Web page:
May 13, 2010
In March, the United State Court of Appeals for the Federal Circuit issued their en banc decision in Ariad Pharmaceuticals, Inc. v. Eli Lilly and Company. 598 F.3d 1336. The central issue was whether patents must contain a written description separate from an enablement requirement, and if so, the scope and purpose of that requirement. We continue to receive requests for the twenty-five amicus briefs.
To view the briefs in this case:
On Westlaw, search the database CTAF-BRIEF for TI(“ARIAD PHARMACEUTICALS” & “ELI LILLY”).
On WestlawNext, pull up the citation, access the FILINGS tab, and select briefs from the menu on the left side of the screen.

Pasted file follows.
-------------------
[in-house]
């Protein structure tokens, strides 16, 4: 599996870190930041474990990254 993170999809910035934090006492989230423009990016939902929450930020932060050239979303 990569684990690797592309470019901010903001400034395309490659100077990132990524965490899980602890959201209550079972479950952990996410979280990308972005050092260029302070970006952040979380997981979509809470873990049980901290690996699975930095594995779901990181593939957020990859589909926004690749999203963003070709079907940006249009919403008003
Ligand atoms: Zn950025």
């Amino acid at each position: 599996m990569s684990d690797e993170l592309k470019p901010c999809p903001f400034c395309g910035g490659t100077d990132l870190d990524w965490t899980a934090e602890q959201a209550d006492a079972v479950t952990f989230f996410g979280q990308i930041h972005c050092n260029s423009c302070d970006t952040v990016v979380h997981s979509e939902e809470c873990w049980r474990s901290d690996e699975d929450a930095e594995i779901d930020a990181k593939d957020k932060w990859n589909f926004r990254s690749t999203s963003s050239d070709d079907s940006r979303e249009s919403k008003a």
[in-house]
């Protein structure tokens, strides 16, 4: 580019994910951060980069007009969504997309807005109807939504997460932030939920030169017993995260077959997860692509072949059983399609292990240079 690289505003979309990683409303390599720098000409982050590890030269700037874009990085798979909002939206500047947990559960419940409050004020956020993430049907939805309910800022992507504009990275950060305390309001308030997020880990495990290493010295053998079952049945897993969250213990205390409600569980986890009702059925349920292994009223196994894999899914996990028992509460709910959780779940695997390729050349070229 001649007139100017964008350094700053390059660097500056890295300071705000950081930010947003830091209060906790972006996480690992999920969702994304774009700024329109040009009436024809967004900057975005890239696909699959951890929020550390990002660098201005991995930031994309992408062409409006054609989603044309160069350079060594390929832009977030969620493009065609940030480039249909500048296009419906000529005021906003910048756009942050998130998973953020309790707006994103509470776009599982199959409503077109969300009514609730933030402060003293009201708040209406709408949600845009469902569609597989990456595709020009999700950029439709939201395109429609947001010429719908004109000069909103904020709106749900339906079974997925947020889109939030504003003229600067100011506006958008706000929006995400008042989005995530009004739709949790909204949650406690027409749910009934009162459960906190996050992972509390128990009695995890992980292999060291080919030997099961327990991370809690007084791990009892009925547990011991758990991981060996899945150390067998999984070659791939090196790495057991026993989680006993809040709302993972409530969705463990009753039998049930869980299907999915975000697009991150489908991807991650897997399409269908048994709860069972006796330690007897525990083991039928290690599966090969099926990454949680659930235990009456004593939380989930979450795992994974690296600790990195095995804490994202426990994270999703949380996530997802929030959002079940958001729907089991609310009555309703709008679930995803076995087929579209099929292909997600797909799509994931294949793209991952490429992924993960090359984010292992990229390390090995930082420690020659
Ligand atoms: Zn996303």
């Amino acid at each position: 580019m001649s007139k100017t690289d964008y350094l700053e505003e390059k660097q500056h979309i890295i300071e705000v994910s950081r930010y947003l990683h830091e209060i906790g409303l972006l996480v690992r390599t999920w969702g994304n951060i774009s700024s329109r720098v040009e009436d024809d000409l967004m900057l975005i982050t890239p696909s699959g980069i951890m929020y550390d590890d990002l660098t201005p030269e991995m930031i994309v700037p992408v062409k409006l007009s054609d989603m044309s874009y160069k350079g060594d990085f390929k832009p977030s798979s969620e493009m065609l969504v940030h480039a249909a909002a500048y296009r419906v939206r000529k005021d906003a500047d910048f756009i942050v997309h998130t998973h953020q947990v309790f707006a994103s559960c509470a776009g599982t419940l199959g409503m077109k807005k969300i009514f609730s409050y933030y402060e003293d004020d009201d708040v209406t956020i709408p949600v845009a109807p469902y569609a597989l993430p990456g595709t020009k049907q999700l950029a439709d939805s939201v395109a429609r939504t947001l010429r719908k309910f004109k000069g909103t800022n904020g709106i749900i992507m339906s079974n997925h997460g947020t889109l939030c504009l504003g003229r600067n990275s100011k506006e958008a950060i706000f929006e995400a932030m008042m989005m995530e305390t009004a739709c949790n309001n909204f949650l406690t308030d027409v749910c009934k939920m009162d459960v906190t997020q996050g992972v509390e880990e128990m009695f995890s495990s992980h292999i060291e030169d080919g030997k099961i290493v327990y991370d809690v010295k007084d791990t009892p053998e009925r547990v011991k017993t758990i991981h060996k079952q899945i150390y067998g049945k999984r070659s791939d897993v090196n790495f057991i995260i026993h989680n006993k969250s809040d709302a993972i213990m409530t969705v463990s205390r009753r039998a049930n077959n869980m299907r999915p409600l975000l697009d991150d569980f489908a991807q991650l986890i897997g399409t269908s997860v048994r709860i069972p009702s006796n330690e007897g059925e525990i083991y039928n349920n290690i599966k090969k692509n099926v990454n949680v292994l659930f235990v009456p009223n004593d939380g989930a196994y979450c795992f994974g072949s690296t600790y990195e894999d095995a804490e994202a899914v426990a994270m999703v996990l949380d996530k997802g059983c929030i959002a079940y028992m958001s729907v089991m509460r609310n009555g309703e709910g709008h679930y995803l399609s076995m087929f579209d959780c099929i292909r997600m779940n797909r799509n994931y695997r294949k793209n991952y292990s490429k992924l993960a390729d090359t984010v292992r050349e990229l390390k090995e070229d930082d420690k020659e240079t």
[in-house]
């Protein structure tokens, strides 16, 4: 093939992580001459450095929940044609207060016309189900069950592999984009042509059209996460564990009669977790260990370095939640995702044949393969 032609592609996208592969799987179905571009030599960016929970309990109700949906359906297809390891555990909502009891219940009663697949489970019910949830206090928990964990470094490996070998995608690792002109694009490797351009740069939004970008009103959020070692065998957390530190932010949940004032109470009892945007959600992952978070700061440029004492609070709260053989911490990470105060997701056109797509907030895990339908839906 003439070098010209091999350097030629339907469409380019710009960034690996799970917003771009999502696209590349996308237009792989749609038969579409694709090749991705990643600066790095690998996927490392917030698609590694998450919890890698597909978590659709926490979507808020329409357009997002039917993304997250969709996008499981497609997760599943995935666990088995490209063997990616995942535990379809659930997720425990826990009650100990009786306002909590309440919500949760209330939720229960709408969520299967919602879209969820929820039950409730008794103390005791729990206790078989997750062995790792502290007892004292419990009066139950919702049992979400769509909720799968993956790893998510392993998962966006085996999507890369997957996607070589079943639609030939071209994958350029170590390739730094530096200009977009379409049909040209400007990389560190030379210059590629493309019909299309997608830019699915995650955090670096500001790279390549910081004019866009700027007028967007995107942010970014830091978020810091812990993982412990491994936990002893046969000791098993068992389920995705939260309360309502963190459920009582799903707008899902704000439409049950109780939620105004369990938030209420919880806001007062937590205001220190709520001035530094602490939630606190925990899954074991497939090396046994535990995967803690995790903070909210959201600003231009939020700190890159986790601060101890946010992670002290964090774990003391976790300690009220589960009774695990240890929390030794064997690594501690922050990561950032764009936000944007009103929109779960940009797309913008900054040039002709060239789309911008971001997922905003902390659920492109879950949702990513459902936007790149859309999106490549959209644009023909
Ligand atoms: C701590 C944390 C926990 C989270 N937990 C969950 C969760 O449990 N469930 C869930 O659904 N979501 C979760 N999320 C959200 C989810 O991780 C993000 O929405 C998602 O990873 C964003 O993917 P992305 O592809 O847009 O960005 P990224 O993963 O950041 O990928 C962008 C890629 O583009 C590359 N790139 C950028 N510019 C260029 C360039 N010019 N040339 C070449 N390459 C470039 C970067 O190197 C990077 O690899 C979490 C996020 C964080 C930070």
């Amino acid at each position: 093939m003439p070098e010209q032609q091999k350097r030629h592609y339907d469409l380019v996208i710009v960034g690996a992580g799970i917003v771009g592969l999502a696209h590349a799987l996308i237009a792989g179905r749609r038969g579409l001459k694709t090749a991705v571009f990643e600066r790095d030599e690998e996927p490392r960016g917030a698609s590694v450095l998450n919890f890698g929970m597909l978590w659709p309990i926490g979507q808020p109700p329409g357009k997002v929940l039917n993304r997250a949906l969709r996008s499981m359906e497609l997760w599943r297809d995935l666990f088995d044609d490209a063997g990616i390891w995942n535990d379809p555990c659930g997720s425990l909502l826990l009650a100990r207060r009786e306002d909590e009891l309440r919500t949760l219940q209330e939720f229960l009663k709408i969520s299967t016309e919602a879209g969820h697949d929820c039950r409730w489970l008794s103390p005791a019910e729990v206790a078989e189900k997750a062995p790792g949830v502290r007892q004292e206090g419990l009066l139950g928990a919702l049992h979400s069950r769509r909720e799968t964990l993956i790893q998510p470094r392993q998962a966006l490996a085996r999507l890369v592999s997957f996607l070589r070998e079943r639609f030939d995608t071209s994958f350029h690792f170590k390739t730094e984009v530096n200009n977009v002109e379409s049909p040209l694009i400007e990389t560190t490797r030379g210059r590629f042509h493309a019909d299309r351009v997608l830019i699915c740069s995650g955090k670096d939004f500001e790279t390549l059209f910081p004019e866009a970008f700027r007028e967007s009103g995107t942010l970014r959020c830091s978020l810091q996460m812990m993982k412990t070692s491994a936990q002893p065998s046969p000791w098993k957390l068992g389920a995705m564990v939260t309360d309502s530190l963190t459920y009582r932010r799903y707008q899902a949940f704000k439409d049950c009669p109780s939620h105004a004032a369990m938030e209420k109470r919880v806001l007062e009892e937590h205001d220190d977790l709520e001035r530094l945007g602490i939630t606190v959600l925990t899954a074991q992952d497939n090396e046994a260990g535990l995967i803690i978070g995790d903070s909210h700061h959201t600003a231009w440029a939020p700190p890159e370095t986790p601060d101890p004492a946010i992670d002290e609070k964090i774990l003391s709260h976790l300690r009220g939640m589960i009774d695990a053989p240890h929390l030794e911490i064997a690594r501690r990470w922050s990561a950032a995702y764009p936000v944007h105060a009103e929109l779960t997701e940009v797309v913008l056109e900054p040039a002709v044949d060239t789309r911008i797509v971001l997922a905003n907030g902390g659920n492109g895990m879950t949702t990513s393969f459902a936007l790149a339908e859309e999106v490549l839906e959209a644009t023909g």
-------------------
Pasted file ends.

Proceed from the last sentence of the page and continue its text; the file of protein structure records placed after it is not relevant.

Background: The court engaged in some discussion of the grammar and structure of 25 U.S.C. § 112 and a thorough review of precedent to reach the decision that yes, indeed, the statute contains a separate written description requirement. “Specifically, the description must clearly allow person of ordinary skill in the art of to recognize that the inventor invented what is claimed.” Ariad Pharmaceuticals, 598 F.3d at 1351 (internal quotations omitted). The level of detail necessary to satisfy this requirement will vary “depending on the nature and scope of the claims and on the complexity and predictability of the relevant technology.”